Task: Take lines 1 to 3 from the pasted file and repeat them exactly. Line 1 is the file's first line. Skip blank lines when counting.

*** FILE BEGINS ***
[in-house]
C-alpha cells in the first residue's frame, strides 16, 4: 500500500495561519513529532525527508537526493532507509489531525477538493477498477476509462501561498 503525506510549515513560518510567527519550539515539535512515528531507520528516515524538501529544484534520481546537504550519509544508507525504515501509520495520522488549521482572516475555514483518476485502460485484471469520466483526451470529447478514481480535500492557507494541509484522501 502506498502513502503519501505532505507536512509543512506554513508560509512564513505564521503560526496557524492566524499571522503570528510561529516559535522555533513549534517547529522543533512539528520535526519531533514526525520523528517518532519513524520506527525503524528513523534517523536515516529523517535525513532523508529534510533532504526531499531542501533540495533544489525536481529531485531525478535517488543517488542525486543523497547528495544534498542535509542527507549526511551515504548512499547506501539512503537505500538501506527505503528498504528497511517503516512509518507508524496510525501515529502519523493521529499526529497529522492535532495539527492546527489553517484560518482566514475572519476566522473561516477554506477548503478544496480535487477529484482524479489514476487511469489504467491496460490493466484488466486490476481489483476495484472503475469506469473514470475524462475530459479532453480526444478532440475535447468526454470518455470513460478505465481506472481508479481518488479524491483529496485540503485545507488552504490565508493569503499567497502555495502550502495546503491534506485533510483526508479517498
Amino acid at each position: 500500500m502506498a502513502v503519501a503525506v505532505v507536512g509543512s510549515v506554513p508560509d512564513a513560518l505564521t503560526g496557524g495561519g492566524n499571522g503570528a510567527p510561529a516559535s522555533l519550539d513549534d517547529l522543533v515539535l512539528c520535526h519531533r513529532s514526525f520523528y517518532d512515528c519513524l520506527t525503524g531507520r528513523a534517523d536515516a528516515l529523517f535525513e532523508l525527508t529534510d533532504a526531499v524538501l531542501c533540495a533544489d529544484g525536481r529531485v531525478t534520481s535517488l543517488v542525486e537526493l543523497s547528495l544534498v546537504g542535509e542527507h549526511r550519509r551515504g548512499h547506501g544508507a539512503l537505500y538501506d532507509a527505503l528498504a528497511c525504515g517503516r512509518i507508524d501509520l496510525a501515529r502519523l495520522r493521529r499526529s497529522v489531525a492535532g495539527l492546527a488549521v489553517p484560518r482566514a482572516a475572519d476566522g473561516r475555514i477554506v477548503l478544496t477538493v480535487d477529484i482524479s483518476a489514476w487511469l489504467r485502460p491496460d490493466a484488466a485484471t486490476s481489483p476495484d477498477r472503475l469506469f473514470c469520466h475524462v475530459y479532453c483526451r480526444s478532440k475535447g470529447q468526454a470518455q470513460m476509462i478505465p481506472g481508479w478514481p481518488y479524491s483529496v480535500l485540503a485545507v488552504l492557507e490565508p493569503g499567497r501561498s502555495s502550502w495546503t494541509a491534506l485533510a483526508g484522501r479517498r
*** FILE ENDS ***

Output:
[in-house]
C-alpha cells in the first residue's frame, strides 16, 4: 500500500495561519513529532525527508537526493532507509489531525477538493477498477476509462501561498 503525506510549515513560518510567527519550539515539535512515528531507520528516515524538501529544484534520481546537504550519509544508507525504515501509520495520522488549521482572516475555514483518476485502460485484471469520466483526451470529447478514481480535500492557507494541509484522501 502506498502513502503519501505532505507536512509543512506554513508560509512564513505564521503560526496557524492566524499571522503570528510561529516559535522555533513549534517547529522543533512539528520535526519531533514526525520523528517518532519513524520506527525503524528513523534517523536515516529523517535525513532523508529534510533532504526531499531542501533540495533544489525536481529531485531525478535517488543517488542525486543523497547528495544534498542535509542527507549526511551515504548512499547506501539512503537505500538501506527505503528498504528497511517503516512509518507508524496510525501515529502519523493521529499526529497529522492535532495539527492546527489553517484560518482566514475572519476566522473561516477554506477548503478544496480535487477529484482524479489514476487511469489504467491496460490493466484488466486490476481489483476495484472503475469506469473514470475524462475530459479532453480526444478532440475535447468526454470518455470513460478505465481506472481508479481518488479524491483529496485540503485545507488552504490565508493569503499567497502555495502550502495546503491534506485533510483526508479517498
Amino acid at each position: 500500500m502506498a502513502v503519501a503525506v505532505v507536512g509543512s510549515v506554513p508560509d512564513a513560518l505564521t503560526g496557524g495561519g492566524n499571522g503570528a510567527p510561529a516559535s522555533l519550539d513549534d517547529l522543533v515539535l512539528c520535526h519531533r513529532s514526525f520523528y517518532d512515528c519513524l520506527t525503524g531507520r528513523a534517523d536515516a528516515l529523517f535525513e532523508l525527508t529534510d533532504a526531499v524538501l531542501c533540495a533544489d529544484g525536481r529531485v531525478t534520481s535517488l543517488v542525486e537526493l543523497s547528495l544534498v546537504g542535509e542527507h549526511r550519509r551515504g548512499h547506501g544508507a539512503l537505500y538501506d532507509a527505503l528498504a528497511c525504515g517503516r512509518i507508524d501509520l496510525a501515529r502519523l495520522r493521529r499526529s497529522v489531525a492535532g495539527l492546527a488549521v489553517p484560518r482566514a482572516a475572519d476566522g473561516r475555514i477554506v477548503l478544496t477538493v480535487d477529484i482524479s483518476a489514476w487511469l489504467r485502460p491496460d490493466a484488466a485484471t486490476s481489483p476495484d477498477r472503475l469506469f473514470c469520466h475524462v475530459y479532453c483526451r480526444s478532440k475535447g470529447q468526454a470518455q470513460m476509462i478505465p481506472g481508479w478514481p481518488y479524491s483529496v480535500l485540503a485545507v488552504l492557507e490565508p493569503g499567497r501561498s502555495s502550502w495546503t494541509a491534506l485533510a483526508g484522501r479517498r